"CA is starting to realize that it's not just about having fantastic solutions but also engaging with their customers," Rakowski said. "I really do believe that CA World 2013 is a rebirth of CA and the market is completely open" for the company to get back into a leadership role for customers, he said. "This space is hot, and they have a really good opportunity."
CA Sets Sites on Moving Customers to Latest Application Releases
That wasn't always the case for the software company, he added.
"You've got to remember where CA is coming from," having fallen behind compared to competitors in the past, Rakowski said. Today, the company is working to re-energize itself with new strategies and products. "The messages coming out from the new CEO are very positive. He outlined a very good vision for the company. "It will be interesting to see at CA World 2015 or 2017 or 2020 if they've achieved those visions."
CA's new CEO, Michael Gregoire, opened the conference on April 22, talking about how CA is reframing its mission in large part by focusing on how it can help its customers drive revenue and improve their IT innovation.
"If we're not providing the kinds of services our customers want, they will go elsewhere," Gregoire said.
To better serve customers, CA is now focusing on several key areas, he said, including helping them to streamline application development operations and speed up development while helping to reduce costs. Another key area where CA plans to drive customer innovation is by building enterprise-level mobile device management capabilities into its products and platforms to help customers whose businesses are being changed by BYOD, said Gregoire.
"We think this is a problem we can solve," he said, by taking a comprehensive view of mobility management using an organic approach to attacking a wide variety of problems that customers are experiencing.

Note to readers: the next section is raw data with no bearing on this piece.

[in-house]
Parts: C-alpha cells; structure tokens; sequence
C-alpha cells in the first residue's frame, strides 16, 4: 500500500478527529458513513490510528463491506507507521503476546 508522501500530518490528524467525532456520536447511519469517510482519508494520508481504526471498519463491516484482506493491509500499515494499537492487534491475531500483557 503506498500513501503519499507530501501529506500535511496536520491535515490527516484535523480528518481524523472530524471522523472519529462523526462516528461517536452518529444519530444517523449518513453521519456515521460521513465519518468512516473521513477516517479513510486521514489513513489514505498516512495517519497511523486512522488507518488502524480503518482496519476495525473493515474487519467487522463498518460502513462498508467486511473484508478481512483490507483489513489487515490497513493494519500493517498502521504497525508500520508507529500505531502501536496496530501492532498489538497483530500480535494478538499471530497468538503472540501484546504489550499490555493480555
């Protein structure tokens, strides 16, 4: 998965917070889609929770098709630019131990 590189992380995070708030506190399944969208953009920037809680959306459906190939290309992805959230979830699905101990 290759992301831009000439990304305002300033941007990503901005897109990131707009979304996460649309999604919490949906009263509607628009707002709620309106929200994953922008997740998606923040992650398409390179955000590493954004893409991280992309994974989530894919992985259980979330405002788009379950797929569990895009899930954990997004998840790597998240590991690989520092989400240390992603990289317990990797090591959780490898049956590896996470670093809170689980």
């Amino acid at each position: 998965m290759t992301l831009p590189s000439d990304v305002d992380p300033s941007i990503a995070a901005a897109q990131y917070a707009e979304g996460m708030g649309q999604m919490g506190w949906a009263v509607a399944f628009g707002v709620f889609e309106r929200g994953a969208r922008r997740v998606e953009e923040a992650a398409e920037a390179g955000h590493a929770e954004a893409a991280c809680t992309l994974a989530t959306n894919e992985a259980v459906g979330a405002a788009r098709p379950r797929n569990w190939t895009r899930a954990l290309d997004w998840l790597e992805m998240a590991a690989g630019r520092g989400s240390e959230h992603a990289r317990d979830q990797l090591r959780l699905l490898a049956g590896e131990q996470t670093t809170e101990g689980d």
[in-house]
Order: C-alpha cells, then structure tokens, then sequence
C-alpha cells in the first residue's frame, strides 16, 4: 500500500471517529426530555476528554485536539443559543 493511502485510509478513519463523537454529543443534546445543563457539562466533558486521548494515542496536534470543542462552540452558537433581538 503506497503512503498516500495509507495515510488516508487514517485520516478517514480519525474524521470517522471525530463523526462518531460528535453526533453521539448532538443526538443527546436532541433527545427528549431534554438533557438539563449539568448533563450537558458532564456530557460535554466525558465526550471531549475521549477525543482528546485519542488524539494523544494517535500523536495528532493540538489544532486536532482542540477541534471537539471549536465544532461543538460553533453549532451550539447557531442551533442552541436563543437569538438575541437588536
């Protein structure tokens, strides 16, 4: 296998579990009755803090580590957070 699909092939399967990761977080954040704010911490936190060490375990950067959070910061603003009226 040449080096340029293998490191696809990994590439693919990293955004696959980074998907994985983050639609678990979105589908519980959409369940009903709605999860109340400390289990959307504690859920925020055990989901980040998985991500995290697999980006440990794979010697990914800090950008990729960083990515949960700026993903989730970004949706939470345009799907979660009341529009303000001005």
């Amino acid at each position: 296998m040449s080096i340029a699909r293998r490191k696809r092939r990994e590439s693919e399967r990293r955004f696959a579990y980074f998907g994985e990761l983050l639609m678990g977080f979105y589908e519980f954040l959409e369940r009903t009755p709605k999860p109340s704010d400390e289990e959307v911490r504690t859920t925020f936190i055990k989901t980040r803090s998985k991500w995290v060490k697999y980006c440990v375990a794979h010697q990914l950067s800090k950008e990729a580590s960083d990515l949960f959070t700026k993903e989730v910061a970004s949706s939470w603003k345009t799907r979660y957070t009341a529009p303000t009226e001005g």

In addition, CA's latest software-as-a-service (SaaS) platform will continue to receive user interfaces that are common across other CA products to make it easier to use for business workers, he said. "We're doing this because it's just a better way to empower users and it allows us to be more intimate with our customers," he said.
"We are going to amp up the organic engineering in our company," Gregoire said. "I'm not convinced that we've been as good as we can be."
Another major goal Gregoire set for CA is to find ways to help longtime customers move away from their old legacy application releases and bring in the latest, most feature-filled applications that can truly transform companies’ operations, he said.
"My No. 1 number pet peeve about the software industry is the presence of old releases of applications," Gregoire said. "If all of this innovation is going to work, we have to get you off of old releases. We have to find ways of getting you off old releases to where you can innovate" using the latest tools.
"Next year at CA World, I want to be able to talk about how many customers have been moved off of old releases and are innovating."
Gregoire, 46, was named CEO in December 2012 and began the job this past January. A 25-year veteran of the software and IT services industries, Gregoire came to CA from Taleo, a cloud-based talent management software company, where he was CEO and president for seven years. He previously worked for PeopleSoft and for EDS.
About 5,000 people are attending CA World 2013, according to conference organizers.
CA was founded in 1976 by the flamboyant Charles Wang and business partner Russell Artzt. Since then, CA has been one of the most acquisitive software companies in the history of the business. In the late 1980s CA became the first software company to top $1 billion in sales. In 2005, CA launched a rebranding campaign referring to itself as CA as opposed to Computer Associates. In 2010, it changed its name once again, to CA Technologies.